Thursday, September 1, 2011

Who is my neighbor?

So I've been going through the book of Luke with a friend of mine.  I send her a part of a passage each morning with a couple of words--sometimes an explanation of the historical background, sometimes questions about interpretation, sometimes thoughts about what it means to apply those stories to our own lives.  We've just hit Luke 10, and this morning I sent her the story of the Good Samaritan.

I'm sure you know the story, where Jesus was doing some teaching.  A guy came up and asked Jesus how to find eternal life.  Jesus asked the guy what he thought, and the guy answered "Love God and love my neighbor."  Jesus told him that he had it exactly right.  But that didn't satisfy the guy, so he asked who his neighbor was.  And in response, Jesus told a story.  He told a story about this man who was beaten and left for dead.  Religious person after religious person saw him, but did nothing.  Instead, they crossed to the other side of the road so they wouldn't have to deal with him.  And then a Samaritan, that most-hated race, walked by and took care of the guy--treated him just like family and gave everything he needed to get well.  And then Jesus asked the guy, "who did you think was a neighbor in this story?  The answer, of course, was the Samaritan.

When I read this story this morning, I thought of the conversation that's stirring in my community about this billboard that our local atheist group put up in our community, saying that you don't need God to hope, to care, to love, or to live.  This has caused a firestorm of controversy in my very religious community, and some people are saying and doing some hateful things.  Some people who claim to be followers of Jesus, in fact, have not been loving toward the people who put up this billboard.

Is it just me, or does this completely contradict the message of Jesus--the message of the cross--the message of redemption?  I get the fact that people might feel like their ideology is being attacked.  I get that they take this personally, because their belief in God is a part of their identity.  But how can anyone think that responding by publicly disparaging other people or by doing cruel things to people who don't believe in God somehow advances the kingdom or the message of Jesus?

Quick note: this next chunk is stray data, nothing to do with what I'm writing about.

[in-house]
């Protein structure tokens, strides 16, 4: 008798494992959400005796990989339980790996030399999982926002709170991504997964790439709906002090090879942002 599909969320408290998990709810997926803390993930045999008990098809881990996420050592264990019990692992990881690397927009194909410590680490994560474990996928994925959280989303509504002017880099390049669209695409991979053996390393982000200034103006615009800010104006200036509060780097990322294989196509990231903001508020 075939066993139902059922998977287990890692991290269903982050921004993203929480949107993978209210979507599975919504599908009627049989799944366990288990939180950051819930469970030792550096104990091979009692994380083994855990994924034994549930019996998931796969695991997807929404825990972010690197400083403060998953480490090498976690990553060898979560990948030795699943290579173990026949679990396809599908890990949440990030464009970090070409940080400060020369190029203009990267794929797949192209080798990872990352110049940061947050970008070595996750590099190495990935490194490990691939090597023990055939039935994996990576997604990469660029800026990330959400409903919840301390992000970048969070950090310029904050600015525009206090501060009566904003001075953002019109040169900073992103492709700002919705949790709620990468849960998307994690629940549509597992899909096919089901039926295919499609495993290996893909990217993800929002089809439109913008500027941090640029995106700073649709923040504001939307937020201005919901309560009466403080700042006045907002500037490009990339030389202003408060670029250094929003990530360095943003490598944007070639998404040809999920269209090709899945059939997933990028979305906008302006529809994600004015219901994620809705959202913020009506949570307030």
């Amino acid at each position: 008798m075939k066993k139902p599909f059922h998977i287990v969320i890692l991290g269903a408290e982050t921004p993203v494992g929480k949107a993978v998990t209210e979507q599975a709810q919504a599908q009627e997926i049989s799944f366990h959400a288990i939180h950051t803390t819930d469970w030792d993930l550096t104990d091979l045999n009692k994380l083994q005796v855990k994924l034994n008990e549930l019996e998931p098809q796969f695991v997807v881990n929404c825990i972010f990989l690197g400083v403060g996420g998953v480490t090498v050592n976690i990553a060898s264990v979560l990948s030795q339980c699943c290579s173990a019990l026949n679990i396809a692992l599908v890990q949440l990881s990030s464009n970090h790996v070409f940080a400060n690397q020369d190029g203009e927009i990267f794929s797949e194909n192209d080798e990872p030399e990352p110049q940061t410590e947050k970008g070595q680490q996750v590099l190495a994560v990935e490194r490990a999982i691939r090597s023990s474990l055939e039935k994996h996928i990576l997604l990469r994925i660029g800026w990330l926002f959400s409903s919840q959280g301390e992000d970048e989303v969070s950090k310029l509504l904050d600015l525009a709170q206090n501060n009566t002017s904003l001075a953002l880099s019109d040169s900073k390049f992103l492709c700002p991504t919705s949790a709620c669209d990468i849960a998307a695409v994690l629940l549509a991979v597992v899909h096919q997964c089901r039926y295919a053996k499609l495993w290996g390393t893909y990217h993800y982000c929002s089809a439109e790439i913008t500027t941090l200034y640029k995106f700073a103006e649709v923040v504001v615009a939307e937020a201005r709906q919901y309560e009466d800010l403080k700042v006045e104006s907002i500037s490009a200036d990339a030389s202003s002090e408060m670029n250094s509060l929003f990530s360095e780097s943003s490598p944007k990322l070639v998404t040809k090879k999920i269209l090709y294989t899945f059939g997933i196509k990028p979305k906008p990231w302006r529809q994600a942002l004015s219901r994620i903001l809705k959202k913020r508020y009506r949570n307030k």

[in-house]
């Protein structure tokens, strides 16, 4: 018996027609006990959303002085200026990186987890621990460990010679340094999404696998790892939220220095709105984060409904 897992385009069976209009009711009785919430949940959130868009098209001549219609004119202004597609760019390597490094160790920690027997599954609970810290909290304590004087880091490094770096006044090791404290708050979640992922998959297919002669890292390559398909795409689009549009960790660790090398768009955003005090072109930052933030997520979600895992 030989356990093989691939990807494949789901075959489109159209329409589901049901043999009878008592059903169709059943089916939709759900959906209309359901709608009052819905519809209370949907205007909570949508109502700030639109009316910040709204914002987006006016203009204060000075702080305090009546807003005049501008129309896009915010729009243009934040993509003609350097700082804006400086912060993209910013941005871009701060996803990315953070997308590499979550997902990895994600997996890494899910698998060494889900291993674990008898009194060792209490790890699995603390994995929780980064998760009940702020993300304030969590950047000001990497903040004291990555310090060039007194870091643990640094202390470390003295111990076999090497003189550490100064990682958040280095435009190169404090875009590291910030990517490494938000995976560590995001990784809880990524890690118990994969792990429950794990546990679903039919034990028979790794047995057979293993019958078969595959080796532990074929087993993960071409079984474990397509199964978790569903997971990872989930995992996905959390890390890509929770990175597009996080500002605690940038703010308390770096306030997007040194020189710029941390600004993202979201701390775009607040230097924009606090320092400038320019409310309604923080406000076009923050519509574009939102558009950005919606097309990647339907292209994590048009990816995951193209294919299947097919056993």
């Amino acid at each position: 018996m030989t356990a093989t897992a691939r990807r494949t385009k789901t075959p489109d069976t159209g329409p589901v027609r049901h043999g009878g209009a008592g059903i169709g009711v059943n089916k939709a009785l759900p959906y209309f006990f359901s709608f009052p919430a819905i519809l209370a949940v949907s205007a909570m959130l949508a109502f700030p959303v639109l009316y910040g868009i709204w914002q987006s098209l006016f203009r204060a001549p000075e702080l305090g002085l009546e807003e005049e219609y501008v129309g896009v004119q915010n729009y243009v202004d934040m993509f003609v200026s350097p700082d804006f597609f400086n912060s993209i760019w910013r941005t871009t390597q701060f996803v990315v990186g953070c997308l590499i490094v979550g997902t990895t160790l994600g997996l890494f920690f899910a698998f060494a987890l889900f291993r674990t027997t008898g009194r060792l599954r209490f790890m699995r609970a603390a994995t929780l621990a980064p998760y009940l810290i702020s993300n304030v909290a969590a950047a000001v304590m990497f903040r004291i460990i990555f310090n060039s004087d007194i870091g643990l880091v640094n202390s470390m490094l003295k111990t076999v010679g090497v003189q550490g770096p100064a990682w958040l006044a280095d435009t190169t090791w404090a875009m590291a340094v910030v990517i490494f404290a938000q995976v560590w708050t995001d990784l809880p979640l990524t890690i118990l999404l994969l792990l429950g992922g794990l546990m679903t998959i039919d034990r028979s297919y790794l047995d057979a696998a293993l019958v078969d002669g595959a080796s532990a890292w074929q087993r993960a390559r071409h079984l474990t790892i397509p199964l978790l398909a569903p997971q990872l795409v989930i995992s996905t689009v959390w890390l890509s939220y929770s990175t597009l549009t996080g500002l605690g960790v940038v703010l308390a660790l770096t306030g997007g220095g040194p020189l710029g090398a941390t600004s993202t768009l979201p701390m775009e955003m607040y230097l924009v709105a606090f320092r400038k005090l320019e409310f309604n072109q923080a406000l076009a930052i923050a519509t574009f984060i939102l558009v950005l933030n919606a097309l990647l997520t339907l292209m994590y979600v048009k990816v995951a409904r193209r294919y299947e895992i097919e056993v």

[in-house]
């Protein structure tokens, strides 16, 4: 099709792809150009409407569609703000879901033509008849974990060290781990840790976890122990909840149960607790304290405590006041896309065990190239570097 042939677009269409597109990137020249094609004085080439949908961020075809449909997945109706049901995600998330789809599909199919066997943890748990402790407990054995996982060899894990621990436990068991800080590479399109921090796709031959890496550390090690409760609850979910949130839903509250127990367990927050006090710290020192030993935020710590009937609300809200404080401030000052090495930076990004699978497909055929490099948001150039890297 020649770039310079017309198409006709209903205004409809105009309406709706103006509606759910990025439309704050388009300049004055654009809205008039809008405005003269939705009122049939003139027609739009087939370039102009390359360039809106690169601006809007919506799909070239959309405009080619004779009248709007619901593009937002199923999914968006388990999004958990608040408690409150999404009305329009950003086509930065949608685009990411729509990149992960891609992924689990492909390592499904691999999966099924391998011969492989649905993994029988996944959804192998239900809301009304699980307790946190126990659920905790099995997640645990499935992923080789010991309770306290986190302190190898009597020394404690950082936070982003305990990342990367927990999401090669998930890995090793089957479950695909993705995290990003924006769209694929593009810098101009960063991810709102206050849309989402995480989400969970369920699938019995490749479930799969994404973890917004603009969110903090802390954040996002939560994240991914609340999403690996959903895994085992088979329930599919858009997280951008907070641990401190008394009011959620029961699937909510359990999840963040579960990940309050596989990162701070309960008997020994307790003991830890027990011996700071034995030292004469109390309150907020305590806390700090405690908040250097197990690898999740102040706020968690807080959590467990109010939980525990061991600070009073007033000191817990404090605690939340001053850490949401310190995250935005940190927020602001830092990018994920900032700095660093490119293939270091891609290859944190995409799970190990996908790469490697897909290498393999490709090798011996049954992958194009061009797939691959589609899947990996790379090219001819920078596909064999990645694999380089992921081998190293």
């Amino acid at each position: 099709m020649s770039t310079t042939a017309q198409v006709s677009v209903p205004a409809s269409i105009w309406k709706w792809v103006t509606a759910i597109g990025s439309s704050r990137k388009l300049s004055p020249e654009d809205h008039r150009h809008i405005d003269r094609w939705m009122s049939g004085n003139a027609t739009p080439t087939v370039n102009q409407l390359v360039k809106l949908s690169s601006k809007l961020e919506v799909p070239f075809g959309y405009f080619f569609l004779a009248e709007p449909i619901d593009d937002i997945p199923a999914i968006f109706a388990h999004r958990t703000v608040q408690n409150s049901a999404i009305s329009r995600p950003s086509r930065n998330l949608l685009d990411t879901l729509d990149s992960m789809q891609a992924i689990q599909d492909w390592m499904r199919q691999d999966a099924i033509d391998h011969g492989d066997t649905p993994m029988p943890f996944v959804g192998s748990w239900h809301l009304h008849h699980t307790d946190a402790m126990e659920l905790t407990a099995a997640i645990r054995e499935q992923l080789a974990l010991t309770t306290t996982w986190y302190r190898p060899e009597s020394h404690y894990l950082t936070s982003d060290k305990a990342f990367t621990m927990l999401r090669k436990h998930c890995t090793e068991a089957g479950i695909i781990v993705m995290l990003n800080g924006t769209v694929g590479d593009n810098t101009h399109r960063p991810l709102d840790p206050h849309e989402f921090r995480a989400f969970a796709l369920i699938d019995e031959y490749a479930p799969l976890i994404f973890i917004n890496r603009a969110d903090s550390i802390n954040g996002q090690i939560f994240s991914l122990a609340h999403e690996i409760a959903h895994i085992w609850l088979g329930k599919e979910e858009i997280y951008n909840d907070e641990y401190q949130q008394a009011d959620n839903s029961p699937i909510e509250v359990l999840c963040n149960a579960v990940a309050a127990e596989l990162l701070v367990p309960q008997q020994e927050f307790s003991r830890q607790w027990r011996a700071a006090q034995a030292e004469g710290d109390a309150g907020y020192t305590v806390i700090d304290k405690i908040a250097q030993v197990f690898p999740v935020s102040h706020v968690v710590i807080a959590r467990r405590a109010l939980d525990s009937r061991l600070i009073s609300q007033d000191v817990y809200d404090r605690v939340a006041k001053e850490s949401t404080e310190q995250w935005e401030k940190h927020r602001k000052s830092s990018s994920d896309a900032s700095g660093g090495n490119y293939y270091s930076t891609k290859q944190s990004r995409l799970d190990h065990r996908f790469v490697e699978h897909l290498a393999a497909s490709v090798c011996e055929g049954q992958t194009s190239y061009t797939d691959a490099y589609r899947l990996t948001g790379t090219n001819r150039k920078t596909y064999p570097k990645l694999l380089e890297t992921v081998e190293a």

What happened to the message of loving God and loving others--even those who would ordinarily fall into a category of people we might consider our enemies?  Because the Jews and the Samaritans--they hated each other.  They had major ideological and practical differences that made getting along with each other impossible.  But when Jesus wanted to talk about what it means to truly follow him, he used the example of going above and beyond for someone who is your enemy.

What if, instead of reacting to this ideological statement in the abstract, the church actually got together and tried to think about how to extravagantly love the atheists in our community (or the Muslims or the Bhuddists or the Hindus)?  What if we started mowing lawns, providing for physical needs, or having conversations with others who don't believe the same things we do?  What if (gasp!) we actually became friends with those who might never see the need to believe in God?  How would that change the world?  How would that change us?

So I'm heartbroken, personally, as I think about how my community has responded.  I long for the kind of world that we'd be living in if everyone acted like the good Samaritan all of the time.  I wish that everyone in my community who loves Jesus would actually take the time to figure out a practical, sincere, and extravagant way to show the love of Jesus to my atheist friend and all of his friends.

I wish...

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